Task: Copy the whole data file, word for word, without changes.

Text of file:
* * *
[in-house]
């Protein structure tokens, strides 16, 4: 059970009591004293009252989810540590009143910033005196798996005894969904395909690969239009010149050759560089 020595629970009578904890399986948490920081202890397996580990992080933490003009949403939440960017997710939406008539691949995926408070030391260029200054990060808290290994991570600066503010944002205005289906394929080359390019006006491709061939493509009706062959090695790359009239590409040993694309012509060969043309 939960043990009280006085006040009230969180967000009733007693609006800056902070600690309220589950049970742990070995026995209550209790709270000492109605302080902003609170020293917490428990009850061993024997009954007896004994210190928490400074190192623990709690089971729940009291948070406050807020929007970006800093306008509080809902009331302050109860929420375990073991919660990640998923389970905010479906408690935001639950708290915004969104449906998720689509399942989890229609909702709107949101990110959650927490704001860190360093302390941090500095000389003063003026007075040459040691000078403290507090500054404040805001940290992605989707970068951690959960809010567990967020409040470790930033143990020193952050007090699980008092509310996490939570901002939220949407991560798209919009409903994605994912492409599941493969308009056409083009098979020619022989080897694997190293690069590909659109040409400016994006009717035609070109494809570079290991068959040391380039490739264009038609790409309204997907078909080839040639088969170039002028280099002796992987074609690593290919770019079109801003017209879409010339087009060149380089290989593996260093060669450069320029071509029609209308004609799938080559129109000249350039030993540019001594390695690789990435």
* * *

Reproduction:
[in-house]
């Protein structure tokens, strides 16, 4: 059970009591004293009252989810540590009143910033005196798996005894969904395909690969239009010149050759560089 020595629970009578904890399986948490920081202890397996580990992080933490003009949403939440960017997710939406008539691949995926408070030391260029200054990060808290290994991570600066503010944002205005289906394929080359390019006006491709061939493509009706062959090695790359009239590409040993694309012509060969043309 939960043990009280006085006040009230969180967000009733007693609006800056902070600690309220589950049970742990070995026995209550209790709270000492109605302080902003609170020293917490428990009850061993024997009954007896004994210190928490400074190192623990709690089971729940009291948070406050807020929007970006800093306008509080809902009331302050109860929420375990073991919660990640998923389970905010479906408690935001639950708290915004969104449906998720689509399942989890229609909702709107949101990110959650927490704001860190360093302390941090500095000389003063003026007075040459040691000078403290507090500054404040805001940290992605989707970068951690959960809010567990967020409040470790930033143990020193952050007090699980008092509310996490939570901002939220949407991560798209919009409903994605994912492409599941493969308009056409083009098979020619022989080897694997190293690069590909659109040409400016994006009717035609070109494809570079290991068959040391380039490739264009038609790409309204997907078909080839040639088969170039002028280099002796992987074609690593290919770019079109801003017209879409010339087009060149380089290989593996260093060669450069320029071509029609209308004609799938080559129109000249350039030993540019001594390695690789990435």